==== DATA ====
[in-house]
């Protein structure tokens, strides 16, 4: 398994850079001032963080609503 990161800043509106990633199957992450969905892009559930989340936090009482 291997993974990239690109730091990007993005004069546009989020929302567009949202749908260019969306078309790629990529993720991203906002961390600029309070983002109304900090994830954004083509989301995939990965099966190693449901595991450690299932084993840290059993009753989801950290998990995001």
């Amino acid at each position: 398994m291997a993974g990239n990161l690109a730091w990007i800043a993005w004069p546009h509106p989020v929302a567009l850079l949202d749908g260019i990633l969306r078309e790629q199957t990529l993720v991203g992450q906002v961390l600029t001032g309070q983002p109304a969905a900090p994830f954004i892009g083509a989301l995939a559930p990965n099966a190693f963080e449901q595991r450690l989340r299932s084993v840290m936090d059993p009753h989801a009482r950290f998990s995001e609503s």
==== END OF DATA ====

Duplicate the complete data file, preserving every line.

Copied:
[in-house]
């Protein structure tokens, strides 16, 4: 398994850079001032963080609503 990161800043509106990633199957992450969905892009559930989340936090009482 291997993974990239690109730091990007993005004069546009989020929302567009949202749908260019969306078309790629990529993720991203906002961390600029309070983002109304900090994830954004083509989301995939990965099966190693449901595991450690299932084993840290059993009753989801950290998990995001």
């Amino acid at each position: 398994m291997a993974g990239n990161l690109a730091w990007i800043a993005w004069p546009h509106p989020v929302a567009l850079l949202d749908g260019i990633l969306r078309e790629q199957t990529l993720v991203g992450q906002v961390l600029t001032g309070q983002p109304a969905a900090p994830f954004i892009g083509a989301l995939a559930p990965n099966a190693f963080e449901q595991r450690l989340r299932s084993v840290m936090d059993p009753h989801a009482r950290f998990s995001e609503s």